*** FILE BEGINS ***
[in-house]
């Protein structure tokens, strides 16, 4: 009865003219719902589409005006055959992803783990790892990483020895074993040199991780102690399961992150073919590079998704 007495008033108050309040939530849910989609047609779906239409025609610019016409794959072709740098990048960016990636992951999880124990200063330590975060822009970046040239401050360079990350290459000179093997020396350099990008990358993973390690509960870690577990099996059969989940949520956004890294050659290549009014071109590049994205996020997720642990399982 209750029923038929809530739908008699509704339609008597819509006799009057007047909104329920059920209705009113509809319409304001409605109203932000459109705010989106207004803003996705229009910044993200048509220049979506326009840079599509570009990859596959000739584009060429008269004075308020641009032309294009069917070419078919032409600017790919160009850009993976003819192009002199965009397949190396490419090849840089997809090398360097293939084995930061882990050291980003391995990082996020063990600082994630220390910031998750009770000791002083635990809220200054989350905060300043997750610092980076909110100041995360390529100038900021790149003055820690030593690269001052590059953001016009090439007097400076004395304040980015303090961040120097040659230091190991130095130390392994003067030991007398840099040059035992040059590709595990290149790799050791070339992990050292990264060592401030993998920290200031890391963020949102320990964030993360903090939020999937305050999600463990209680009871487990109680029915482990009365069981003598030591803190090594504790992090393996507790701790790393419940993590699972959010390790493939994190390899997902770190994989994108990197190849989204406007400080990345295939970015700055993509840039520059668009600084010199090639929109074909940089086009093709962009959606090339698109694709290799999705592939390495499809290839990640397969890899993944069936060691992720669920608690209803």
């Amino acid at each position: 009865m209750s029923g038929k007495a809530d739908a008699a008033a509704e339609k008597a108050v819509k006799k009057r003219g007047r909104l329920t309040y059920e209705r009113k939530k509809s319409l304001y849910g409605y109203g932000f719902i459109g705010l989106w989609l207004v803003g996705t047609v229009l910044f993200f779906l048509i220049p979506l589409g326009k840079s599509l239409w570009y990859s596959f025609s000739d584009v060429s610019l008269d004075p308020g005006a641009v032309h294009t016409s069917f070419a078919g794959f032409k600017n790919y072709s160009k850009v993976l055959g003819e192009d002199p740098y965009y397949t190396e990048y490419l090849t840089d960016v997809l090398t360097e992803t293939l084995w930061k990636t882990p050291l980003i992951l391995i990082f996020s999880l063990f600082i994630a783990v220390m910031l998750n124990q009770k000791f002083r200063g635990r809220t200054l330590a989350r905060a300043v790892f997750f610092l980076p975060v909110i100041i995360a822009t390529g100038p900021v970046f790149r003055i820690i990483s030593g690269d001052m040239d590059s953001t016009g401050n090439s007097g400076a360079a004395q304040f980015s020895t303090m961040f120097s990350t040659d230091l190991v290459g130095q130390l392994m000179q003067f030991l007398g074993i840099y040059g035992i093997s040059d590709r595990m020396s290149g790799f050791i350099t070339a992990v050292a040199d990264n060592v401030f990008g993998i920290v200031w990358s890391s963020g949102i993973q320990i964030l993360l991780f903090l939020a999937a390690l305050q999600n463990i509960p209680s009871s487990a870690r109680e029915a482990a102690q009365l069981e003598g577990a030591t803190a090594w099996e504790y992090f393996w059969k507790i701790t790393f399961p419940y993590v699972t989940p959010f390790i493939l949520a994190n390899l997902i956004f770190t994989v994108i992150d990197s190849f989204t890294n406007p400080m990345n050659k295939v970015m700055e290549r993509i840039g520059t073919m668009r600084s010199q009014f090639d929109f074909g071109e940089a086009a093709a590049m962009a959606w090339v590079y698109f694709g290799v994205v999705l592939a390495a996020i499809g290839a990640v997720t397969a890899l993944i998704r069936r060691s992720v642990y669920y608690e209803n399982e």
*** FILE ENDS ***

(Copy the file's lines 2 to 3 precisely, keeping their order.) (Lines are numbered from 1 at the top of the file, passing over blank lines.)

């Protein structure tokens, strides 16, 4: 009865003219719902589409005006055959992803783990790892990483020895074993040199991780102690399961992150073919590079998704 007495008033108050309040939530849910989609047609779906239409025609610019016409794959072709740098990048960016990636992951999880124990200063330590975060822009970046040239401050360079990350290459000179093997020396350099990008990358993973390690509960870690577990099996059969989940949520956004890294050659290549009014071109590049994205996020997720642990399982 209750029923038929809530739908008699509704339609008597819509006799009057007047909104329920059920209705009113509809319409304001409605109203932000459109705010989106207004803003996705229009910044993200048509220049979506326009840079599509570009990859596959000739584009060429008269004075308020641009032309294009069917070419078919032409600017790919160009850009993976003819192009002199965009397949190396490419090849840089997809090398360097293939084995930061882990050291980003391995990082996020063990600082994630220390910031998750009770000791002083635990809220200054989350905060300043997750610092980076909110100041995360390529100038900021790149003055820690030593690269001052590059953001016009090439007097400076004395304040980015303090961040120097040659230091190991130095130390392994003067030991007398840099040059035992040059590709595990290149790799050791070339992990050292990264060592401030993998920290200031890391963020949102320990964030993360903090939020999937305050999600463990209680009871487990109680029915482990009365069981003598030591803190090594504790992090393996507790701790790393419940993590699972959010390790493939994190390899997902770190994989994108990197190849989204406007400080990345295939970015700055993509840039520059668009600084010199090639929109074909940089086009093709962009959606090339698109694709290799999705592939390495499809290839990640397969890899993944069936060691992720669920608690209803």
């Amino acid at each position: 009865m209750s029923g038929k007495a809530d739908a008699a008033a509704e339609k008597a108050v819509k006799k009057r003219g007047r909104l329920t309040y059920e209705r009113k939530k509809s319409l304001y849910g409605y109203g932000f719902i459109g705010l989106w989609l207004v803003g996705t047609v229009l910044f993200f779906l048509i220049p979506l589409g326009k840079s599509l239409w570009y990859s596959f025609s000739d584009v060429s610019l008269d004075p308020g005006a641009v032309h294009t016409s069917f070419a078919g794959f032409k600017n790919y072709s160009k850009v993976l055959g003819e192009d002199p740098y965009y397949t190396e990048y490419l090849t840089d960016v997809l090398t360097e992803t293939l084995w930061k990636t882990p050291l980003i992951l391995i990082f996020s999880l063990f600082i994630a783990v220390m910031l998750n124990q009770k000791f002083r200063g635990r809220t200054l330590a989350r905060a300043v790892f997750f610092l980076p975060v909110i100041i995360a822009t390529g100038p900021v970046f790149r003055i820690i990483s030593g690269d001052m040239d590059s953001t016009g401050n090439s007097g400076a360079a004395q304040f980015s020895t303090m961040f120097s990350t040659d230091l190991v290459g130095q130390l392994m000179q003067f030991l007398g074993i840099y040059g035992i093997s040059d590709r595990m020396s290149g790799f050791i350099t070339a992990v050292a040199d990264n060592v401030f990008g993998i920290v200031w990358s890391s963020g949102i993973q320990i964030l993360l991780f903090l939020a999937a390690l305050q999600n463990i509960p209680s009871s487990a870690r109680e029915a482990a102690q009365l069981e003598g577990a030591t803190a090594w099996e504790y992090f393996w059969k507790i701790t790393f399961p419940y993590v699972t989940p959010f390790i493939l949520a994190n390899l997902i956004f770190t994989v994108i992150d990197s190849f989204t890294n406007p400080m990345n050659k295939v970015m700055e290549r993509i840039g520059t073919m668009r600084s010199q009014f090639d929109f074909g071109e940089a086009a093709a590049m962009a959606w090339v590079y698109f694709g290799v994205v999705l592939a390495a996020i499809g290839a990640v997720t397969a890899l993944i998704r069936r060691s992720v642990y669920y608690e209803n399982e």